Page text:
What this is about is no less than Prohibition through the back door. As things stand now, there is certainly no shortage of smoke free bars in Boston, for the simple reason that they’re ALL smoke free. So why can’t there be a few places where people who enjoy smoking (and there are many, many of us still out there) can do so? I can think of no rational reason to eliminate the city’s three or four remaining cigars bars except anti-smoking zealotry. A handful of anti-tobacco zealots, not satisfied with banning smoking in bars, restaurants, and workplaces throughout the city, want to stamp out smoking altogether–under the now disingenuous pretext of “public health”– by outlawing the last few places where people who like to smoke can do so in a welcoming environment, while not in any way inconveniencing non-smokers.

But the real danger in all of this is not the further harassment of smokers here in Boston, although that certainly is an issue here. What is happening here is nothing less than the erosion of representative government. As I stated before, the Public Health Commission does not answer to the City Council. What this means is that I can get on the phone and talk to my city councilor until I’m blue in the face, and even if he or she happens to agree with me, the councilor cannot do anything. This is not how representative democracy is supposed to work. When a handful of appointed bureaucrats can trump the power of the people’s elected representatives, then democracy begins to die a slow death.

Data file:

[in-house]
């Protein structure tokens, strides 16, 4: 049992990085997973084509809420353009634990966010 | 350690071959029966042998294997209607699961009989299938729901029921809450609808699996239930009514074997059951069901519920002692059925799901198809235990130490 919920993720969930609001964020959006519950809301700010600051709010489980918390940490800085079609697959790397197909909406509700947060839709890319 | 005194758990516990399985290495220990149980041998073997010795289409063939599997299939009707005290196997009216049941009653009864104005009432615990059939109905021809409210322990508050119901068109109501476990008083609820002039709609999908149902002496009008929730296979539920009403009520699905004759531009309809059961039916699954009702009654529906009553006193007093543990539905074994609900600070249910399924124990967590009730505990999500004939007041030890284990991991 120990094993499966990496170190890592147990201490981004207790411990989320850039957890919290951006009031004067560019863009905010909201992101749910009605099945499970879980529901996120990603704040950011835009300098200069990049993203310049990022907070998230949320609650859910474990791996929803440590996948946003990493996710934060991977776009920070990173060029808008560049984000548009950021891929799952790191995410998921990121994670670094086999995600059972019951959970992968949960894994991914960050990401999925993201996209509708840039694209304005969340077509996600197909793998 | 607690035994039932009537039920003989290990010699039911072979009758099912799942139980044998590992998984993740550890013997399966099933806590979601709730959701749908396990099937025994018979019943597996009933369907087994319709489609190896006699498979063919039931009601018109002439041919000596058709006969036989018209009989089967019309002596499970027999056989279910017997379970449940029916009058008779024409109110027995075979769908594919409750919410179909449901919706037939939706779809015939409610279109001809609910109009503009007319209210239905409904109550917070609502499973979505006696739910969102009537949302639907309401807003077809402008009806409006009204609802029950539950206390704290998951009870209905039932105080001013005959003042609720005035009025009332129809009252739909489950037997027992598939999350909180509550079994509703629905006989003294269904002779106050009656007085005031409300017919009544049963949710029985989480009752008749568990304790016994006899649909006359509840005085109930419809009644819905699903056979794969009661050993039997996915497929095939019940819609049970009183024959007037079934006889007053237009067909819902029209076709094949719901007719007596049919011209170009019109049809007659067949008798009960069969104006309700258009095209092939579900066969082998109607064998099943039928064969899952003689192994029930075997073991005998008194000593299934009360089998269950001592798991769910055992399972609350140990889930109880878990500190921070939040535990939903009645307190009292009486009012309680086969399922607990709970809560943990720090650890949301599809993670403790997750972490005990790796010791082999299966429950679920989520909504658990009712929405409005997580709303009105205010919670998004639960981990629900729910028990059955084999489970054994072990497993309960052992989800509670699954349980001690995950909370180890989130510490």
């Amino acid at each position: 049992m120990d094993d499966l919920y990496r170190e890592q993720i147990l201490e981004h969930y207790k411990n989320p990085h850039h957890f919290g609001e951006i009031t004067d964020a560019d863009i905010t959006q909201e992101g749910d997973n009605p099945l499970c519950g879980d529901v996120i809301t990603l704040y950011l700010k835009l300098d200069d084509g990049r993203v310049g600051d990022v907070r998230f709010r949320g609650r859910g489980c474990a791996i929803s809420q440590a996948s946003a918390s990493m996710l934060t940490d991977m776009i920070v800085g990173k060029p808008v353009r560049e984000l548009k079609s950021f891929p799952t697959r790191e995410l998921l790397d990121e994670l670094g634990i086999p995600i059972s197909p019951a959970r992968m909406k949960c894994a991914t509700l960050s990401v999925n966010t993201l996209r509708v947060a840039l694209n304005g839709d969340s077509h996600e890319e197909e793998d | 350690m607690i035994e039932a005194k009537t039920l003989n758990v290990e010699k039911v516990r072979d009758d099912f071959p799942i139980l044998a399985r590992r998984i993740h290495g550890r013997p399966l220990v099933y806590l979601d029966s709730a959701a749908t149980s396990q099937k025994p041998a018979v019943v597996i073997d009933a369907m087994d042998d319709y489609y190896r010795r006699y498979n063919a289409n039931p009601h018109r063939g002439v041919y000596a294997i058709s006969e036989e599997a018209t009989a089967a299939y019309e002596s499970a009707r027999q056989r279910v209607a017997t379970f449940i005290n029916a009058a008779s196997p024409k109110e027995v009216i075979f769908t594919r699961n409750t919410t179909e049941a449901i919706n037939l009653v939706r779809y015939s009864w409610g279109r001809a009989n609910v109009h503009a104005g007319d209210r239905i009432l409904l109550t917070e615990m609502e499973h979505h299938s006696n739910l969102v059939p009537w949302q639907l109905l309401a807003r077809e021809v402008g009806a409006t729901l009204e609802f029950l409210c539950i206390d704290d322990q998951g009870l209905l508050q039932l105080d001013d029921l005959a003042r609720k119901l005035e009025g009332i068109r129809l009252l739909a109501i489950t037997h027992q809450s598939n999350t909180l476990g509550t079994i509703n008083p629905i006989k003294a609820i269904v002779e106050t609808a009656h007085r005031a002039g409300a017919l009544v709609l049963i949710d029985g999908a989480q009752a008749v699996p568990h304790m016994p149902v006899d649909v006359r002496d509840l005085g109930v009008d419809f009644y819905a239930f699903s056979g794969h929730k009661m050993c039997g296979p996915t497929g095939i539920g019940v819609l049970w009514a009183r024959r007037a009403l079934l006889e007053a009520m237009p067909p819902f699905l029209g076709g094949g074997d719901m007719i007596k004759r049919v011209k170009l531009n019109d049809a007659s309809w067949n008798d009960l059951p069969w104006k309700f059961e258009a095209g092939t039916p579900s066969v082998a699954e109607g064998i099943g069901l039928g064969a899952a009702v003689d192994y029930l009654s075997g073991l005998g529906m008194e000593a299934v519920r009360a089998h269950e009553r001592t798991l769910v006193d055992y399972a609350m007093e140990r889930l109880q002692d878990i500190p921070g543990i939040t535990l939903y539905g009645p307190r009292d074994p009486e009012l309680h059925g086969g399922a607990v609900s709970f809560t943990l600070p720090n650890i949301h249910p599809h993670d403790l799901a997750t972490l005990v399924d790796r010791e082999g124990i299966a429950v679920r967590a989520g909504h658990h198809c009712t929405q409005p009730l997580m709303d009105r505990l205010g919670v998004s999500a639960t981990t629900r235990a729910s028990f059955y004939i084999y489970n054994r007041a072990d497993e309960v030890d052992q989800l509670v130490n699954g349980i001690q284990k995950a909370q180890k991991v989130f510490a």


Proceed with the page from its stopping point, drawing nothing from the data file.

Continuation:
This may not generate a lot of ire in the populace, simply because, once again, it’s only the smokers who are getting shafted, and no one really cares about what smokers want, right? But just remember, if a handful of non-elected bureaucrats can take away my rights today, they can take away your rights tomorrow.

Now that I’ve gotten that out of my system, I’m off to smoke a cigar in the privacy of my own home. While I am still allowed to by the Public Health Commission, that is.

-Smith

26
Aug
07

Flicking the Vick

I congratulate NFL Commissioner Roger Goodell’s decision to suspend disgraced Falcons’ quarterback Michael Vick indefinitely without pay, while at the same time opening the door for the Falcons to get back some of the bonus money they have squandered on this thug.

Until today, the message seemed to be if you were rich enough, arrogant enough, and you had game, then you were immune to the consequences of your actions. Roger Goodell has changed that with one resounding stroke of his commissioner’s pen.

And yes, it has occurred to me that there is a certain perversity to all this. Latrell Sprewell assaulted his coach, Ray Lewis was involved in a murder, and Kobe Bryant was accused of raping a woman (his explanation: “Although I truly believe this encounter between us was consensual, I recognize now that she did not and does not view this incident the same way I did”  Yeah, right.) All three basically got off scot-free. But harm a pooch, and a pissed off PETA leads the charge and the whole world comes crashing down around you.